At the most basic level, we have to realize that there are both product-based solutions and process-based solutions to improving sound. It's easy for reviewers and forum posters to make recommendations and talk about product-based solutions; just buy a new, supposedly better product to replace your old one and you'll be happy! It is harder to consider process-based solutions like taking a good look at room construction, equipment placement, acoustic optimizations (eg. sound absorption and diffusion), or room correction (like EQ or DSP-based room correction). These solutions take time, study, and typically measurements to verify an improvement; and they're harder to recommend without knowledge of a particular soundroom and system. I would argue that by the time one has spent thousands on a nice sound system, it is going to be these process-based solutions that will get you further and develop the satisfaction in the "hardware audiophile" hobby. Instead of just taking out a credit card, you'll start engaging in a critical evaluation of the hurdles to overcome, start problem-solving issues, be creative with everything from speaker placement to furniture selection to tweaking with an EQ or calibrating a DSP target.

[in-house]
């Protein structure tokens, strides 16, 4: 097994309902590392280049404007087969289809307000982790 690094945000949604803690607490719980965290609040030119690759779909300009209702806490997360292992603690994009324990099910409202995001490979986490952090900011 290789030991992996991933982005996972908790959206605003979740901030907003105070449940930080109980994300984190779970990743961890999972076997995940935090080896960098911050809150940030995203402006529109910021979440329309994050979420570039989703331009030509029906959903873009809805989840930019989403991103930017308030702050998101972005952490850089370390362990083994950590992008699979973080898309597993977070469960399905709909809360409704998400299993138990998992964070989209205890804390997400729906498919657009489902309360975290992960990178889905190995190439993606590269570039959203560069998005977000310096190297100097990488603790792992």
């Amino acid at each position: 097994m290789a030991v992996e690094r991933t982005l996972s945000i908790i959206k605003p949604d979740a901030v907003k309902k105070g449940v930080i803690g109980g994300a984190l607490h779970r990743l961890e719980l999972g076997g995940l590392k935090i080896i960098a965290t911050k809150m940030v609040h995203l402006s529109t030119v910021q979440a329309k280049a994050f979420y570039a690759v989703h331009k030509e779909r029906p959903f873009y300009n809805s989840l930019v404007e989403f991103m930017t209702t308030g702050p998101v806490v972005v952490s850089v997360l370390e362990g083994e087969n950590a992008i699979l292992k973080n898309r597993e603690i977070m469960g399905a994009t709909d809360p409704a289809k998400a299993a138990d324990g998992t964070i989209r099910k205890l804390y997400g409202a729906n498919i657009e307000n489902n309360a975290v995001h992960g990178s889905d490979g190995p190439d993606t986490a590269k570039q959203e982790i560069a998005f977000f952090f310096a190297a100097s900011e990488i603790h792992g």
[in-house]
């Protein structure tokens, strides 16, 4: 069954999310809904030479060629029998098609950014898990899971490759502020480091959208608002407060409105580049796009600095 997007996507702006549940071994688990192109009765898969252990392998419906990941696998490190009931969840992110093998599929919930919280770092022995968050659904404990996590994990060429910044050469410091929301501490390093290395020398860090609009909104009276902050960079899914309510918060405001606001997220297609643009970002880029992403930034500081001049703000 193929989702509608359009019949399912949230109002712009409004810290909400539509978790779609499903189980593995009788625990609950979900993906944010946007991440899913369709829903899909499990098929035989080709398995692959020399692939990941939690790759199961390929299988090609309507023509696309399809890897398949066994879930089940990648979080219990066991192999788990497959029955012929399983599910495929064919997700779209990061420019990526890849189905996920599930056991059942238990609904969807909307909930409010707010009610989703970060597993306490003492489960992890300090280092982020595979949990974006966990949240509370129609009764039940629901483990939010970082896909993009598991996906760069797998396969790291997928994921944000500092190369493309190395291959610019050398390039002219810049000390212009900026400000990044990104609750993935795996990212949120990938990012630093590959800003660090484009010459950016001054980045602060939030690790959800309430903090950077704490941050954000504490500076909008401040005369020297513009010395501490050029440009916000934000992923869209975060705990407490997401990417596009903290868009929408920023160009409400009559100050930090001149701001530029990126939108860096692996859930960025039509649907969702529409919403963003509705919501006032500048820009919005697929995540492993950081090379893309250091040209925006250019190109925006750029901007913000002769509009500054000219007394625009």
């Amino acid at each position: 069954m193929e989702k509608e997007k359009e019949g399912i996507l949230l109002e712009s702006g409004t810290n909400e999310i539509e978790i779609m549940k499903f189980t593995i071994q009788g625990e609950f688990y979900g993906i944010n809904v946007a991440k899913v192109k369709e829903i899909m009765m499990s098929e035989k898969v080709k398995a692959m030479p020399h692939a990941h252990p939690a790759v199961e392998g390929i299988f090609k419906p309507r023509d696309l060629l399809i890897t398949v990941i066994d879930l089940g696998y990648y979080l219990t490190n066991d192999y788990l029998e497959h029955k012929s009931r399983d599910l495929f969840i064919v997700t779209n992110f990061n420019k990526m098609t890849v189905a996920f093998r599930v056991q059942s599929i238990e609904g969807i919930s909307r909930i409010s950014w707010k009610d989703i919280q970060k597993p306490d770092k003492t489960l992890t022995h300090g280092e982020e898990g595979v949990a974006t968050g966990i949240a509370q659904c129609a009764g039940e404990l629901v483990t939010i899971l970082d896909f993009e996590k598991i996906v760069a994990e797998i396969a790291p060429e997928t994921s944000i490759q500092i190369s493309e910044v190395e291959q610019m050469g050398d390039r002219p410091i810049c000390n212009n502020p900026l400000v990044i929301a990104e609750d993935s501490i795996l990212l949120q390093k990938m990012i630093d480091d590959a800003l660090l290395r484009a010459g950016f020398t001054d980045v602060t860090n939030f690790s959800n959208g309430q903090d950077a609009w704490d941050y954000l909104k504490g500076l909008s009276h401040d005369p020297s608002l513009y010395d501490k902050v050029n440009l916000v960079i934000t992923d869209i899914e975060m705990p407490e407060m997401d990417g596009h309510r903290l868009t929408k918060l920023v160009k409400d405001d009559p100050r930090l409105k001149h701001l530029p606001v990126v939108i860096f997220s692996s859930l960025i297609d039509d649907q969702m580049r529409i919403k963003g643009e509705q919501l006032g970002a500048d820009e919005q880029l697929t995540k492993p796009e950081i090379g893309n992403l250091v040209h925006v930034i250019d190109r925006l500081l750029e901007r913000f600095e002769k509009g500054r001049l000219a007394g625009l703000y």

I truly hope that wisdom builds with the years of experience as we engage in this hobby (and in life in general my friends!). And this wisdom comes with it a certain degree of knowledge, sophistication (like being about to choose product-based vs. process-based ways of improving fidelity), confidence and even certainty in what is true; not easily swayed by every new model, hyped-up product, or unusual claim. Excitability and susceptibility to hype are perhaps valuable characteristics for advertising departments and successful salespersons paid on commission to move product; not the mindset of maturing hobbyists, serious journalists, or thoughtful reviewers.